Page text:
In southern Pennsylvania Texas Eastern Transmission Co. (Tetco) has its Team 2012 and Team 2014 projects (see Shale Daily, Jan. 20). “Both projects involve enhancing sections of Tetco’s southern most line traversing Pennsylvania through the use of both pipeline looping and additional compression,” the analysts wrote. While the Team 2012 project seems to be a certainty, the Team 2014 project, which already has anchor tenants, is not yet fully defined.”
Additionally, they said Tetco is a leader in developing capacity to serve production from the Utica Shale with its Ohio Pipeline Energy Network (Open) to provide 1 Bcf/d of capacity.
In eastern Pennsylvania the systems of National Fuel (see Shale Daily, Dec. 27, 2011) and Equitrans (see Shale Daily, Sept. 23, 2011) interconnect with most of the major transmission systems in the region, making them important to the takeaway capacity picture even though they are not viewed as major interstate systems themselves, the analysts said. Several projects have been proposed to increase capacity of these systems.
Once takeaways capacity infrastructure matures, the market can look forward to several developments, according to the report. One is a decrease in regional basis differentials. The Northeast also will be a gas-exporting region, at least during non-winter months. Regional gas buyers will increasingly turn away from traditional supply sources (e.g., Gulf Coast gas on long-haul pipelines) to regional supplies. And the value of storage in the region will decline as consumers are more able to rely on increased supplies to cover swings.
Further, exports out of the Marcellus region will increase.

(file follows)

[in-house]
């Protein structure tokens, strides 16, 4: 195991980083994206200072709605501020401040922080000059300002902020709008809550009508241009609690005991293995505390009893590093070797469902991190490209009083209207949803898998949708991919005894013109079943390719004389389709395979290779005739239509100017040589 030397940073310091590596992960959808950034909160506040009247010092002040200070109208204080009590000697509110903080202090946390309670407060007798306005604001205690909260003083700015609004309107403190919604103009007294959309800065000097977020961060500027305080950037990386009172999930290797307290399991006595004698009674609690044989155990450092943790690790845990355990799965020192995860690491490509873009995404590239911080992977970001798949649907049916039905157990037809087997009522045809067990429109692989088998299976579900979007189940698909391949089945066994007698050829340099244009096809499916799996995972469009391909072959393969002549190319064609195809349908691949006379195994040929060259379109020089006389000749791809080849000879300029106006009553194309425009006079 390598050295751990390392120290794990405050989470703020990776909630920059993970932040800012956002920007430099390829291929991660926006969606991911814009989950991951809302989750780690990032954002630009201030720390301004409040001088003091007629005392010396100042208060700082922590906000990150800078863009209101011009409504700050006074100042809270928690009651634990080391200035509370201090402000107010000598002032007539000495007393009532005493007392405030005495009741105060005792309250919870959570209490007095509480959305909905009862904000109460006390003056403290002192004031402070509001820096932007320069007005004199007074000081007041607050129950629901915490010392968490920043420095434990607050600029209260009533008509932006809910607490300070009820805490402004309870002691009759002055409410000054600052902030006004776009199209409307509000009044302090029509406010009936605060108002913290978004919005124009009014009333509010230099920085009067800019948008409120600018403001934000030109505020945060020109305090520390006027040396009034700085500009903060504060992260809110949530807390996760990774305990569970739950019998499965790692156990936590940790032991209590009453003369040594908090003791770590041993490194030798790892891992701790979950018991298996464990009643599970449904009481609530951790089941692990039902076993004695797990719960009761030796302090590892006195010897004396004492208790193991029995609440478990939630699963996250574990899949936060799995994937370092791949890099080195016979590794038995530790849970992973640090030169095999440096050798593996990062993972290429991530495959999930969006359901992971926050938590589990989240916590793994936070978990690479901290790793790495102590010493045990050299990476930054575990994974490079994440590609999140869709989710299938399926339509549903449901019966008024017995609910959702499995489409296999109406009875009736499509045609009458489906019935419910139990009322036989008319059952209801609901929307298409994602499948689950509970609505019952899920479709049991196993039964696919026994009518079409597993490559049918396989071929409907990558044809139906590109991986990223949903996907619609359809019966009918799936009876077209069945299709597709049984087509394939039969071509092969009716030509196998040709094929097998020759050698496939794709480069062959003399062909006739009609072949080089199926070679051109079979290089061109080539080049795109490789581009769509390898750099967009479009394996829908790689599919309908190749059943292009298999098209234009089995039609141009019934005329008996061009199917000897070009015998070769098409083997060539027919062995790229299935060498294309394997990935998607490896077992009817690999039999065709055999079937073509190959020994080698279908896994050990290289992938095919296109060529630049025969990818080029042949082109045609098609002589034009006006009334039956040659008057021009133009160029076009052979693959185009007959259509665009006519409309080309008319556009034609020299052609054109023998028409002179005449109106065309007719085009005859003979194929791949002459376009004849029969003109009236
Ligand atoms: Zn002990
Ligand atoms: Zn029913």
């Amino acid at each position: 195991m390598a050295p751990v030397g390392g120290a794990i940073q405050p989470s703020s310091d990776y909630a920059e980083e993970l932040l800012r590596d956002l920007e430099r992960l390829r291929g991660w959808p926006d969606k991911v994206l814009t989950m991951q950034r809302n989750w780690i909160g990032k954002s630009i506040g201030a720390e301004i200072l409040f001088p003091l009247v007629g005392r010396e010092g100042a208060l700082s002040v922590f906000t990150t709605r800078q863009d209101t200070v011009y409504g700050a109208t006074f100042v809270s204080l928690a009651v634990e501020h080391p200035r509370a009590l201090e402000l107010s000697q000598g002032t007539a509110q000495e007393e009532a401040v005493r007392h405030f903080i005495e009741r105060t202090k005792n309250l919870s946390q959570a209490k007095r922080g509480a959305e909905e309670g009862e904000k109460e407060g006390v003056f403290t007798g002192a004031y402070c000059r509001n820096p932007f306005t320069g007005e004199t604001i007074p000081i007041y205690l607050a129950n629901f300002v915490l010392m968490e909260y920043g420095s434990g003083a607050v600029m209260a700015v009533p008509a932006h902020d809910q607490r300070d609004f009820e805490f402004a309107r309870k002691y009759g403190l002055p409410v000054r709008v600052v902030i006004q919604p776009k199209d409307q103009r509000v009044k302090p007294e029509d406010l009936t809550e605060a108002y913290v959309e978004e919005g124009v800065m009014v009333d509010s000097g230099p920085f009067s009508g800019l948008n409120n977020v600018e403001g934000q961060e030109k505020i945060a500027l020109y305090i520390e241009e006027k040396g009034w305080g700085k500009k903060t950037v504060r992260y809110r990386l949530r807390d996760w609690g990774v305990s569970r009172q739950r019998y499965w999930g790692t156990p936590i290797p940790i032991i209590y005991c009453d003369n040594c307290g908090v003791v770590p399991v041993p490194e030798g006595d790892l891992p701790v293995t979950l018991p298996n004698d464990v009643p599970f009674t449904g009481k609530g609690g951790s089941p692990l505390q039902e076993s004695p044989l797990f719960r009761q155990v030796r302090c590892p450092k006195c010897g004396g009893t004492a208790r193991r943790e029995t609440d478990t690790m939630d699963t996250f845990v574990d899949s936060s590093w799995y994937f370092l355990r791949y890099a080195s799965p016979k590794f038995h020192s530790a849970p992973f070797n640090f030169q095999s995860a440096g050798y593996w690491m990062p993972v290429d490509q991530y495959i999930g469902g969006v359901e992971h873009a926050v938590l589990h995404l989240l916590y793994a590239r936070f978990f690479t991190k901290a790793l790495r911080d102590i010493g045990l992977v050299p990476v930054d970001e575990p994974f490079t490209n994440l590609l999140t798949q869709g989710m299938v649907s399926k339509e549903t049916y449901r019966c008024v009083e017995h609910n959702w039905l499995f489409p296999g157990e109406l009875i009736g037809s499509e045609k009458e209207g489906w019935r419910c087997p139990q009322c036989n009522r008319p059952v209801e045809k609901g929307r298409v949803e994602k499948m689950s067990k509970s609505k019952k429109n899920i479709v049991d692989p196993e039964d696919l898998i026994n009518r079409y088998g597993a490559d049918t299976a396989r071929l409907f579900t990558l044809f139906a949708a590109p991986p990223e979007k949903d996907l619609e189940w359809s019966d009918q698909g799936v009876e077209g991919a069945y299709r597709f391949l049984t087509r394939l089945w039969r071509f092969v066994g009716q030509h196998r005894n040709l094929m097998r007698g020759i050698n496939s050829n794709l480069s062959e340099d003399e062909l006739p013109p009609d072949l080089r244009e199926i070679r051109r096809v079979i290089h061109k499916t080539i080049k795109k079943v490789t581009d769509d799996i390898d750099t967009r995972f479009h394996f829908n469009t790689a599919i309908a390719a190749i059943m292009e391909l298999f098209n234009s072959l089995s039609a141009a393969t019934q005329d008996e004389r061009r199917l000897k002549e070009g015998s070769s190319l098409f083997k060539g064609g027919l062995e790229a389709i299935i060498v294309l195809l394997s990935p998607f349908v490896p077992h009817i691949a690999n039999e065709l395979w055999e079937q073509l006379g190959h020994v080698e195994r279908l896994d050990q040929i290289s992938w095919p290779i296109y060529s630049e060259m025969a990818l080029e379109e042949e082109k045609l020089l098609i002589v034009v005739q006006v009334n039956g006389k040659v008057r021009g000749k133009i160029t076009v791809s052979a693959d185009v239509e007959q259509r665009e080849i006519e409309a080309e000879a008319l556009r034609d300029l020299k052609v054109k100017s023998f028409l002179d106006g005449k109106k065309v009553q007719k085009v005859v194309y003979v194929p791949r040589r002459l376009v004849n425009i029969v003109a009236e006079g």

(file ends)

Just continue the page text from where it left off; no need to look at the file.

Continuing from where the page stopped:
In 2007 imports of gas from Canada and in the form of LNG, Gulf Coast gas carried on long-haul pipelines and Appalachian production accounted for 93% of the region’s supply, according to the report. Regional production made up the remainder. Now, about one-third of regional supplies are derived from production within the region as of last year. As Marcellus gas supplies grow, the region will see further changes in its gas supply composition, the analysts wrote.
“The transition of the Northeast region from being a gas-importing region to being a supply center will have significant impacts on the gas flows and basis differentials for several other regions,” the report said. “Probably the most obvious of these is the decline in Canadian imports to the region and the likelihood that the Northeast, in the near future, will begin exporting to Eastern Canada through Niagara [NY] and Chippawa [ON] [see Shale Daily, Nov. 22, 2011b; Sept. 12, 2011].”
Gas supplies traveling on REX have been pushed back westward (see Shale Daily, Jan. 26; Jan. 9). “This is an amazing transition for a major interstate system that only was completed in 2009,” the analysts wrote. “While the bringing online of Ruby Pipeline in mid-2011 was a factor in this transition, the primary factor has been the surge [of] Marcellus production.
“In addition, tension already has started to develop between Northeast and Rockies basis differentials, with Northeast gas prices being below Rockies gas prices on a few occasions.”
In time, gas from the Northeast will begin to flow to the Southeast, at least on a seasonal basis, the report said, especially if projects such as Transco’s Atlantic Access (see Shale Daily, Feb. 7) are completed. “This phenomenon will have a significant impact on regional basis differentials, particularly as the null point for the Eastern gas flows shifts toward Transco Station 85 (i.e., Georgia).